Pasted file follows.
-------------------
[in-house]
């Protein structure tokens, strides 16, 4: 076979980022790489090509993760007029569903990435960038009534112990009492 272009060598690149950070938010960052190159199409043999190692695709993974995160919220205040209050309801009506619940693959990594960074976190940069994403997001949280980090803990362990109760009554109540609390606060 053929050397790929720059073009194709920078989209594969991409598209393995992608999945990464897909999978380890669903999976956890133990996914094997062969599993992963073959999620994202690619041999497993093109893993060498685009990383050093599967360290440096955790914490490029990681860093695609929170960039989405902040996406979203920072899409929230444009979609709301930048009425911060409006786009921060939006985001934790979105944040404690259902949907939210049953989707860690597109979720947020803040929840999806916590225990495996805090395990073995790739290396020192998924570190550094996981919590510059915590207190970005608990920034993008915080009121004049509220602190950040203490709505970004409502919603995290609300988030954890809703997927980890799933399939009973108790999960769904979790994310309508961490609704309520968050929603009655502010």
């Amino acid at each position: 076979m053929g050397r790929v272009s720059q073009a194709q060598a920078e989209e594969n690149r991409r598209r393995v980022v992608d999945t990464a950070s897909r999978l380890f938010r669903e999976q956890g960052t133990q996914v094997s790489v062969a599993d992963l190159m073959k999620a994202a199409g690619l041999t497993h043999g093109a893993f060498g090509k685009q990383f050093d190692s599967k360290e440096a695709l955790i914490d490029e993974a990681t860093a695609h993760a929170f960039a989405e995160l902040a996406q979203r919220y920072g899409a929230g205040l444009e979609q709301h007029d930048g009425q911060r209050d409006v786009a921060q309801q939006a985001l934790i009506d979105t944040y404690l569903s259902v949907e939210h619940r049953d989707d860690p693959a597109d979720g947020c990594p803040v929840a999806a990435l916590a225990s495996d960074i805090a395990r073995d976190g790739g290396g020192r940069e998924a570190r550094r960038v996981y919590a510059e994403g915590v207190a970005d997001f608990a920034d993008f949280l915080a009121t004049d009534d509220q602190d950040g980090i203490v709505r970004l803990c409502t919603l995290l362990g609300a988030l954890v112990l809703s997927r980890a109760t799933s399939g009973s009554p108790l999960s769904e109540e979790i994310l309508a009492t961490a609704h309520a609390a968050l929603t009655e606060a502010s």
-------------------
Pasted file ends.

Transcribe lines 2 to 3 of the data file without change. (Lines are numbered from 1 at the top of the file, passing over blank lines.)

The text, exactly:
């Protein structure tokens, strides 16, 4: 076979980022790489090509993760007029569903990435960038009534112990009492 272009060598690149950070938010960052190159199409043999190692695709993974995160919220205040209050309801009506619940693959990594960074976190940069994403997001949280980090803990362990109760009554109540609390606060 053929050397790929720059073009194709920078989209594969991409598209393995992608999945990464897909999978380890669903999976956890133990996914094997062969599993992963073959999620994202690619041999497993093109893993060498685009990383050093599967360290440096955790914490490029990681860093695609929170960039989405902040996406979203920072899409929230444009979609709301930048009425911060409006786009921060939006985001934790979105944040404690259902949907939210049953989707860690597109979720947020803040929840999806916590225990495996805090395990073995790739290396020192998924570190550094996981919590510059915590207190970005608990920034993008915080009121004049509220602190950040203490709505970004409502919603995290609300988030954890809703997927980890799933399939009973108790999960769904979790994310309508961490609704309520968050929603009655502010």
């Amino acid at each position: 076979m053929g050397r790929v272009s720059q073009a194709q060598a920078e989209e594969n690149r991409r598209r393995v980022v992608d999945t990464a950070s897909r999978l380890f938010r669903e999976q956890g960052t133990q996914v094997s790489v062969a599993d992963l190159m073959k999620a994202a199409g690619l041999t497993h043999g093109a893993f060498g090509k685009q990383f050093d190692s599967k360290e440096a695709l955790i914490d490029e993974a990681t860093a695609h993760a929170f960039a989405e995160l902040a996406q979203r919220y920072g899409a929230g205040l444009e979609q709301h007029d930048g009425q911060r209050d409006v786009a921060q309801q939006a985001l934790i009506d979105t944040y404690l569903s259902v949907e939210h619940r049953d989707d860690p693959a597109d979720g947020c990594p803040v929840a999806a990435l916590a225990s495996d960074i805090a395990r073995d976190g790739g290396g020192r940069e998924a570190r550094r960038v996981y919590a510059e994403g915590v207190a970005d997001f608990a920034d993008f949280l915080a009121t004049d009534d509220q602190d950040g980090i203490v709505r970004l803990c409502t919603l995290l362990g609300a988030l954890v112990l809703s997927r980890a109760t799933s399939g009973s009554p108790l999960s769904e109540e979790i994310l309508a009492t961490a609704h309520a609390a968050l929603t009655e606060a502010s």